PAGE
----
Monday, July 14, 2014

Understanding financial criminals - Why 'Shredded' must become compulsory reading!

Ian Fraser's new book 'Shredded - Inside RBS - The bank that broke Britain' should become required reading for every civil servant at H.M.Treasury, for every apparatchik in the FCA, and for every politician whose brief engages with the City.

Ian lashes out with fists crammed with facts, and his book leaves a wide variety of players badly bruised and with reputations seriously diminished!

When I was a detective at the Fraud Squad at New Scotland Yard, I had many opportunities to investigate and evaluate the attitudes and business morality of City bankers and other financial practitioners.

Between the years 1979 to 1986 I investigated the affairs of dishonest men (almost exclusively) who believed that their positions in the City hierarchy made them immune from the ordinary implications of the criminal law.

I also had a lot of dealings with civil servants, mainly from the Department of Trade and Industry, and I was constantly appalled by the lack of practical knowledge of the ways of criminals that they brought to their role as regulators of the financial sector. 

I was shocked by their arrogance, their insouciance, and the way that they believed that they were an all-knowing source and fount of expertise, when in so many cases, they were totally incompetent.

I rapidly came to the conclusion that one of the reasons that so much crime flourished in the financial sector was because the practitioners themselves believed that they were above the law and would not be prosecuted, while those who existed to regulate their activities, were largely useless and shockingly incompetent, but who knew that if they waited long enough, and didn't rock the boat, a job would be found for them in the financial community in the longer term.

Too many people in the DTI regulatory divisions had become subject to a phenomenon called 'Regulator Capture', in which a cosy relationship was allowed to develop between regulator and institution, and an unspoken agreement existed whereby both sides knew that in return for studied non-intervention, employment rewards awaited the compliant regulator!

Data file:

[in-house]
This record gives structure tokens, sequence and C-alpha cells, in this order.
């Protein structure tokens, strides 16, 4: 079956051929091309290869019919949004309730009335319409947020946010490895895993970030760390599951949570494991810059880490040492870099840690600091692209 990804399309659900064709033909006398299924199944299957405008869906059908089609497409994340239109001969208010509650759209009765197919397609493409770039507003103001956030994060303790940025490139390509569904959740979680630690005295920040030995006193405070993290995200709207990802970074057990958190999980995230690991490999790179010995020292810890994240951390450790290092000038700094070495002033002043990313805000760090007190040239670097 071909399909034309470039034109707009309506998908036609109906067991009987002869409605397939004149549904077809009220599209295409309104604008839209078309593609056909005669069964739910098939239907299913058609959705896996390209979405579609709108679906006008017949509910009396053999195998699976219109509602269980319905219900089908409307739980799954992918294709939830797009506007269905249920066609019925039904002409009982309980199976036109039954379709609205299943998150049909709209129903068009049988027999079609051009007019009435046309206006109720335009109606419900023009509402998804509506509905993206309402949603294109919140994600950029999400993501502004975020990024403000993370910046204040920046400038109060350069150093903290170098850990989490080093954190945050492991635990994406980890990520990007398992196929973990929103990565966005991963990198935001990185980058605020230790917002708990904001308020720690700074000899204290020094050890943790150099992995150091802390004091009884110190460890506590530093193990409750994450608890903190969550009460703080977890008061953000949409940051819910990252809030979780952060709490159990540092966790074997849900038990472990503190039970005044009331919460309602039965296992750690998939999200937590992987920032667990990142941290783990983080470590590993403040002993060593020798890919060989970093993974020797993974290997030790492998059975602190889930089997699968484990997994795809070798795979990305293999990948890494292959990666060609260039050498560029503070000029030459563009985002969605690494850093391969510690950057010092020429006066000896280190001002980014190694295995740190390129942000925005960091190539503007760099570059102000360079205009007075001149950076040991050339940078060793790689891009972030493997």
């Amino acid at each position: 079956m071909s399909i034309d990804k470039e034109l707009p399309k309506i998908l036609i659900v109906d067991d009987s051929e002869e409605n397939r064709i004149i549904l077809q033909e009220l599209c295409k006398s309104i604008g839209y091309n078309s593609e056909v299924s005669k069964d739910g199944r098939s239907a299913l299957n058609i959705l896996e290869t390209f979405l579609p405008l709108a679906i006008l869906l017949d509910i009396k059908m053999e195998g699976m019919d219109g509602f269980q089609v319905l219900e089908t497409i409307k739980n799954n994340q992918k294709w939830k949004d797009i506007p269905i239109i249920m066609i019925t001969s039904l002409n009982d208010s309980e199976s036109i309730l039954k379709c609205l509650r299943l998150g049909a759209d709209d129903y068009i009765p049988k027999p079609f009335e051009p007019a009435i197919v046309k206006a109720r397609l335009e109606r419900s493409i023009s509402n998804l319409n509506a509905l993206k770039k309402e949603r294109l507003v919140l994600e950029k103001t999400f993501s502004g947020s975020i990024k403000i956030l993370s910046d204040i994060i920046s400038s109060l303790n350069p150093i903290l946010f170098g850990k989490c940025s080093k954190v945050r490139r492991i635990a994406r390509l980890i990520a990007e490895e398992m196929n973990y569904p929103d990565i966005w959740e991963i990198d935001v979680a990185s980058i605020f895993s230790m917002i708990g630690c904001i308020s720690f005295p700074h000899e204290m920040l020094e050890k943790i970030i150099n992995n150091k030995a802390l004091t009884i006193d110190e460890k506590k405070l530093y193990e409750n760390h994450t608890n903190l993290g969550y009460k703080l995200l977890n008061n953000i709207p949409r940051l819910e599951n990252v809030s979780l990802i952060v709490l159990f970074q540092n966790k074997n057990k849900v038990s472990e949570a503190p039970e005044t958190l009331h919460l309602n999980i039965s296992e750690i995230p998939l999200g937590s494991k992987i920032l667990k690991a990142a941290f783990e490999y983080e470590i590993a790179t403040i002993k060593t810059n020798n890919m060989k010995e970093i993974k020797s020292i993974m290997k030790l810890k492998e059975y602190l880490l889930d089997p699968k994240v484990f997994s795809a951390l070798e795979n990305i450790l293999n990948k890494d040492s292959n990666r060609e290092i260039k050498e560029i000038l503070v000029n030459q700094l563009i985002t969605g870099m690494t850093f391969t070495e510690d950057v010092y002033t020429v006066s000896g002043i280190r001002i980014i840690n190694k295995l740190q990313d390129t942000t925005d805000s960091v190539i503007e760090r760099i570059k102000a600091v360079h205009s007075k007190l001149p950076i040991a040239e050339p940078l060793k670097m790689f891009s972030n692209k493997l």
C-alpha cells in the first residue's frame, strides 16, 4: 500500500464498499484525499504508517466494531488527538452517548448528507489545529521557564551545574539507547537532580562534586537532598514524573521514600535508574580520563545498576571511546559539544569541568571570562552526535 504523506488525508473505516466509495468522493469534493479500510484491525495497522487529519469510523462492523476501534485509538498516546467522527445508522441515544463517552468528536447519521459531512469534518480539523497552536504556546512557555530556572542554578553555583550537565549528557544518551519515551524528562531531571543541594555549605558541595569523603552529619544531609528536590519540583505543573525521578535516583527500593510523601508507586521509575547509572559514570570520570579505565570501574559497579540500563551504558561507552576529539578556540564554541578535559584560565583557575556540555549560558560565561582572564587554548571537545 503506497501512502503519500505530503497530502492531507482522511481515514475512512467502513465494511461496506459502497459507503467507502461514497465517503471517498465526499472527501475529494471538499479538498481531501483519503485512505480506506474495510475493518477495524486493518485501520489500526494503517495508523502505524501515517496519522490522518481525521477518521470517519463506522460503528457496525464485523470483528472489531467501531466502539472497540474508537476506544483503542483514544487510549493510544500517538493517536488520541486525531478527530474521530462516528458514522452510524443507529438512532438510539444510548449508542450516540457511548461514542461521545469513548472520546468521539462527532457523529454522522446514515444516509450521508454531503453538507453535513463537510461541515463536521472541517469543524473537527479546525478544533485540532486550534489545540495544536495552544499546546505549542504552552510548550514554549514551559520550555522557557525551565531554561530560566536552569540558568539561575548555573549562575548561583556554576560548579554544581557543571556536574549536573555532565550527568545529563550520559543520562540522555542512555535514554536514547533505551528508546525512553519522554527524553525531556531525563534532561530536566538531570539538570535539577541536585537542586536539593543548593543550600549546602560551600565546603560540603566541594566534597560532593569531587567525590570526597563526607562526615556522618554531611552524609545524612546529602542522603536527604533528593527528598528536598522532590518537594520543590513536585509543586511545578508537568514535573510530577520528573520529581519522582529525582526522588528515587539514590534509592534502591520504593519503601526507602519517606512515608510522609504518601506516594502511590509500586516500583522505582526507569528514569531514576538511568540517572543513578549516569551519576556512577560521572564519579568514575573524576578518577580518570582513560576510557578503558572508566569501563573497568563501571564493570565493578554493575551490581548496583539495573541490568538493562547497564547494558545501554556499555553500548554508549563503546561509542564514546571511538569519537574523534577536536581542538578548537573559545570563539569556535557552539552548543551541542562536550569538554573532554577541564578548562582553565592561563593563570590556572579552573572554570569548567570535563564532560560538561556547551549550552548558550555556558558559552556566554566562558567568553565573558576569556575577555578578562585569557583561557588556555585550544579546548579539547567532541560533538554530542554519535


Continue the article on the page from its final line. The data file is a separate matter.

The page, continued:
Anyone who has worked in the financial sphere for any time has known these features. Anyone who has worked in the regulatory environment has seen the corrupt and corrosive atmosphere they inculcate, and the wrong-doing that is allowed to proliferate.

I have worked in this sphere for many years and I have seen all these phenomena and more, and, as each new bank scandal, criminal act, scam and rip-off went by unmolested, I had begun to despair that there would ever be a proper denouncing of the whole rotten edifice.

Well, now, at last, there is Ian Fraser's excoriating book, 'Shredded', and what amazing reading it is. He unpicks with forensic care the entire diseased carcass of what was the Royal Bank of Scotland, and he lays bare not only the bones of a once-great institution, but he exposes the sociopathic behaviour of a CEO, Fred Goodwin, or 'Fred The Shred', who presided over the denouement of this important bank.

In the telling of the story, a Greek Tragedy emerges as the arrogance and hubris of Goodwin are dissected and his ultimate downfall is foreseen!

But what makes this book so compelling is how Fraser manages to demonstrate the way in which the stage upon which Goodwin would tread his doomed existence, was prepared for him by earlier failures to regulate the banking sector. I intend to quote from selected paragraphs to illustrate this vitally important issue!

Talking about the regime of regulation, Fraser points out how New Labour re-designed the Margaret Thatcher model of financial regulation.

"...Brown and his advisors including Balls and Steve Robson (senior civil servant in H.M.Treasury who would later go on to a job with a major bank), decided Thatcher's patchwork quilt of regulators would have to go...It had turned out to be...incapable of preventing scams, financial disasters and swindles..."

"...But as New Labour's Financial Services and Markets Bill wended its way through Parliament, concerted lobbying by banks...ensured that the new regulator had its wings clipped before it had even hatched..."